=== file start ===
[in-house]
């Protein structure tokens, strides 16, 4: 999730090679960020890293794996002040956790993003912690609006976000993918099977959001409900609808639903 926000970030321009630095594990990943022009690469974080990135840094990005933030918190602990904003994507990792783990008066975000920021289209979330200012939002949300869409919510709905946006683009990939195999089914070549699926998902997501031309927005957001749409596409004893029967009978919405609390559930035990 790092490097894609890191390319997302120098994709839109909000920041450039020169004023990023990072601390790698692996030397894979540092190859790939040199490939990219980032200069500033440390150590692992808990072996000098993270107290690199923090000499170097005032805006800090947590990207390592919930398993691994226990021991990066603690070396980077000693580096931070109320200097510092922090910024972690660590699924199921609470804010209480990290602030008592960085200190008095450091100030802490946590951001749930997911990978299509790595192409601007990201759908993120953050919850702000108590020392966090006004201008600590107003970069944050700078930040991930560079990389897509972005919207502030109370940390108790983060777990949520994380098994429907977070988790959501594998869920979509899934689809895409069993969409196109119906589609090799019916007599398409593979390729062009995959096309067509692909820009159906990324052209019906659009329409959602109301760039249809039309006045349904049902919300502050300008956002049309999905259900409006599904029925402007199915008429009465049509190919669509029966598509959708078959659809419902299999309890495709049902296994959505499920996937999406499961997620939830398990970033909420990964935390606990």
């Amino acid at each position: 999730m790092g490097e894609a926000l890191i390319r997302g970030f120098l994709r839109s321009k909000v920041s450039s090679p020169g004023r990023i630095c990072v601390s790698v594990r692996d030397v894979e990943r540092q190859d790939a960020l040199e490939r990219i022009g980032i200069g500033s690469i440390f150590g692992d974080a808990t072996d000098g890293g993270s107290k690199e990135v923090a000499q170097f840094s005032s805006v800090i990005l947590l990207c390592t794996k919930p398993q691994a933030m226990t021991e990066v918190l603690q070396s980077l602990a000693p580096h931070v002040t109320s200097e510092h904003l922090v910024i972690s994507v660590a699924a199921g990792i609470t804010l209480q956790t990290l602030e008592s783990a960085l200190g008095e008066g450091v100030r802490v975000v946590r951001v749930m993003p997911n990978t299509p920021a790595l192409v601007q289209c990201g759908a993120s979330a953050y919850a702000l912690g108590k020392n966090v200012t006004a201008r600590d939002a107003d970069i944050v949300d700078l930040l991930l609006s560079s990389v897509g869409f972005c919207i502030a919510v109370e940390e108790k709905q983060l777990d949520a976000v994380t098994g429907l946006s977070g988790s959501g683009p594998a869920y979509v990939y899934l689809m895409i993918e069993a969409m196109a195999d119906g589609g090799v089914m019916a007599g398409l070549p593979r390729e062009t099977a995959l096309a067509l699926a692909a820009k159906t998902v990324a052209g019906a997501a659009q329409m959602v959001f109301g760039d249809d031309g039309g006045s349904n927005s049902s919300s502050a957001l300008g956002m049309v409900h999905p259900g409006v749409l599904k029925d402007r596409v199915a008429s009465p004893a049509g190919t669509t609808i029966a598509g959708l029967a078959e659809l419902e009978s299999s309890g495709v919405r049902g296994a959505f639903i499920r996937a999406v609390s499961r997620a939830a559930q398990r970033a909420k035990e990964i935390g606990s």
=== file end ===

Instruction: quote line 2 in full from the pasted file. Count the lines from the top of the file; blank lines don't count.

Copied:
């Protein structure tokens, strides 16, 4: 999730090679960020890293794996002040956790993003912690609006976000993918099977959001409900609808639903 926000970030321009630095594990990943022009690469974080990135840094990005933030918190602990904003994507990792783990008066975000920021289209979330200012939002949300869409919510709905946006683009990939195999089914070549699926998902997501031309927005957001749409596409004893029967009978919405609390559930035990 790092490097894609890191390319997302120098994709839109909000920041450039020169004023990023990072601390790698692996030397894979540092190859790939040199490939990219980032200069500033440390150590692992808990072996000098993270107290690199923090000499170097005032805006800090947590990207390592919930398993691994226990021991990066603690070396980077000693580096931070109320200097510092922090910024972690660590699924199921609470804010209480990290602030008592960085200190008095450091100030802490946590951001749930997911990978299509790595192409601007990201759908993120953050919850702000108590020392966090006004201008600590107003970069944050700078930040991930560079990389897509972005919207502030109370940390108790983060777990949520994380098994429907977070988790959501594998869920979509899934689809895409069993969409196109119906589609090799019916007599398409593979390729062009995959096309067509692909820009159906990324052209019906659009329409959602109301760039249809039309006045349904049902919300502050300008956002049309999905259900409006599904029925402007199915008429009465049509190919669509029966598509959708078959659809419902299999309890495709049902296994959505499920996937999406499961997620939830398990970033909420990964935390606990």